No-Deal Brexit Update
With the 31st October less than 5 weeks away, the UK Government has drastically increased the volume of No-Deal preparation documentation in order for businesses to be ready for this eventuality.
The following is a consolidation of some of the key documents and reference points as well as some further notes on Travel, Imports and VAT.
The first place to start is at the Government Brexit homepage
The simple trader checklist
This is an excellent brief checklist containing the main points and actions to get prepared. Each point also links to the relevant section of the Government website, with an explanation as to what the procedure is and how this can be followed/ implemented.
Register for a HMRC Brexit webinar
Use the Government helplines for greater clarification
0300 3301 331 for Brexit imports and exports assistance or 0300 456 3565 for the Business support helpline (England only)
Further comments on key areas that will affect businesses are as follows:
- EU countries will require passports have an expiry date of at least six months after the date of entry
- European Health Insurance Cards may not be valid after Brexit, hence appropriate health insurance will need to be considered
- Visas will be required for long stays and for work or study visits
- International Driving Permits will be required to drive in most countries in the EU - https://www.postoffice.co.uk/identity/international-driving-permit
- if a UK car is taken to the EU, a green card for insurance and a GB sticker on the back will be required
- Mobile phone companies may introduce charges on data roaming
- Businesses shipping goods to the EU should confirm with their haulage providers that they meet the post-Brexit requirements and hold the relevant Professional Competence qualifications.
Imports and exports
- Ireland and Northern Ireland – Due to the commitment to having no hard border from the UK Government, there will be a temporary unilateral approach to checks and tariffs, meaning there will be no new checks on goods moving between these countries.
- Temporary tariff regime - The UK is introducing a temporary tariff for customs rates. The rates for UK imported goods can be found at https://www.gov.uk/guidance/check-temporary-rates-of-customs-duty-on-imports-after-eu-exit. The tariff for goods imported into the EU can be found at https://madb.europa.eu/madb/euTariffs.htm
- EORI number – You will need a GB EORI number to import or export goods with the EU and be able to submit customs declarations - https://www.gov.uk/eori. You will also need an EU EORI number if you are responsible for making import declarations in an EU country, for example if you are shipping goods to a French branch of your business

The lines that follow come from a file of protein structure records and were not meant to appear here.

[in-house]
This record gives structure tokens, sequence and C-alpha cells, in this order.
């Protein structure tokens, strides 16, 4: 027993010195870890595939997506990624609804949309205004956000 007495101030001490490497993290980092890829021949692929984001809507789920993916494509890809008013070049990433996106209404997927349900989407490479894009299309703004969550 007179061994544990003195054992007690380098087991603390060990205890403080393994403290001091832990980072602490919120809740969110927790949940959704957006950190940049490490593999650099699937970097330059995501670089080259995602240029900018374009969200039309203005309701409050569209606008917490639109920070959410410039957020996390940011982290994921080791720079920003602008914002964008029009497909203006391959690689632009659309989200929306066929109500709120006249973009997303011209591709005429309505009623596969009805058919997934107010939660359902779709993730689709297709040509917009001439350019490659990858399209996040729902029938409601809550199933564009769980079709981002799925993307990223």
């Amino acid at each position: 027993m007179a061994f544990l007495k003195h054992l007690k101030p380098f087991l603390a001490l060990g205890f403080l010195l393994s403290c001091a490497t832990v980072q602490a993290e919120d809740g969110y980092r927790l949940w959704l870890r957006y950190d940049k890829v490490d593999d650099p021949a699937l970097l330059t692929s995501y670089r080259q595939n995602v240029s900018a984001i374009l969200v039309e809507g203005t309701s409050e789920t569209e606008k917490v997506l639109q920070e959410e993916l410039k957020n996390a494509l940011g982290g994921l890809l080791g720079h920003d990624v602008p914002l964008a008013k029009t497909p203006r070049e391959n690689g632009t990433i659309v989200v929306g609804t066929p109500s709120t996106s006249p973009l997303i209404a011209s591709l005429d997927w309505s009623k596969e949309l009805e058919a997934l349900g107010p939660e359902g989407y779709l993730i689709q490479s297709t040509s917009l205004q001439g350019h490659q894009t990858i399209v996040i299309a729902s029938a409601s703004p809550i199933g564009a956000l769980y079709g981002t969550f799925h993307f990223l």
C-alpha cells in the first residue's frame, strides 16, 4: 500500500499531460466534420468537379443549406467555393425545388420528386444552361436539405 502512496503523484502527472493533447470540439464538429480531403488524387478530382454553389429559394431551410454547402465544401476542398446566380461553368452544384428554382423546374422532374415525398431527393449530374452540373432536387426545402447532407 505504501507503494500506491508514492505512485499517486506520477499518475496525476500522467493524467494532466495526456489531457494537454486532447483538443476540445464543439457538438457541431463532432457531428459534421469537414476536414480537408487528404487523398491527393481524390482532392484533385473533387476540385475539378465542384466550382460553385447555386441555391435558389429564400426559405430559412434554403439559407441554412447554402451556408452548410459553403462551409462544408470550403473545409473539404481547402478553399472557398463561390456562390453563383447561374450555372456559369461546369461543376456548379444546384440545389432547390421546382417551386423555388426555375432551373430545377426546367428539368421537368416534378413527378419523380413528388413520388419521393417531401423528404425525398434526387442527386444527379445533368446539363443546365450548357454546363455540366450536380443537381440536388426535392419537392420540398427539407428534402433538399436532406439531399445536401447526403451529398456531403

- Transitional Simplified Procedures – This is a HMRC program introduced for a limited period of time, to make importing from the EU easier. This will allow you to delay submitting a full declaration & paying duty rather than goods being held in customs until you’ve made a full import declaration and paid customs duty in full - https://www.gov.uk/guidance/transitional-simplified-procedures
- Common Transit Convention – Under this scheme, goods are not required to be declared at each border crossing, and duty is only paid once the goods reach their destination. This covers the EU member states, Iceland, Norway, Liechtenstein, Switzerland, Turkey, Macedonia and Serbia - https://www.gov.uk/guidance/what-you-need-to-move-goods-between-or-through-common-transit-countries-including-the-eu
- It may be necessary to transfer the certificate of conformity from the UK to an EU conformity assessment body. The UKCA is the new UK product marking for goods sold in the UK - https://www.gov.uk/guidance/prepare-to-use-the-ukca-mark-after-brexit.
VAT & Duty
- Duty and VAT may be payable on imported goods, it would be advisable to set up a duty deferment account to assist cashflow in paying for these, however 82% of exports from the EU will continue to be tariff free.
- It will be necessary to complete customs declarations, rather than declaring the sale and purchase of goods on EC sales lists. If you are planning to do this yourself (rather than use a freight forwarder or broker), you will need to purchase software that can submit declarations via HMRC’s National Export System (NES) and register for the relevant declaration service (CHIEF/ CDS) - https://www.gov.uk/guidance/customs-declarations-for-goods-brought-into-the-eu
- Grants are available for businesses wanting to handle customs declarations themselves - https://www.gov.uk/guidance/grants-for-businesses-that-complete-customs-declarations
- Businesses importing goods to the UK will be able to account for import VAT on their VAT return, rather than paying import VAT on or soon after the time that the goods arrive at the UK border – for imports from the EU and non-EU countries
- Current relief for low value imports sent as a parcel will no longer apply, VAT will be due on all parcels entering the UK
Further useful links
- Get your business ready to export
- Get your business ready to import
- Transitional simplified procedures (TSP)
- Getting help from third parties
- Deciding which customs procedures to use
- Common Transit Convention (CTC)
- National Export System (NES)
- Grants for businesses that complete customs declarations
- Preparing for Brexit
- Help and support for traders when the UK leaves the EU
- Prepare your business for Brexit (useful tool)
- HMRC Customer Forum
- EORI mythbuster
If you have any questions regarding preparations for Brexit please get in touch with us on 024 7667 3160 or email firstname.lastname@example.org.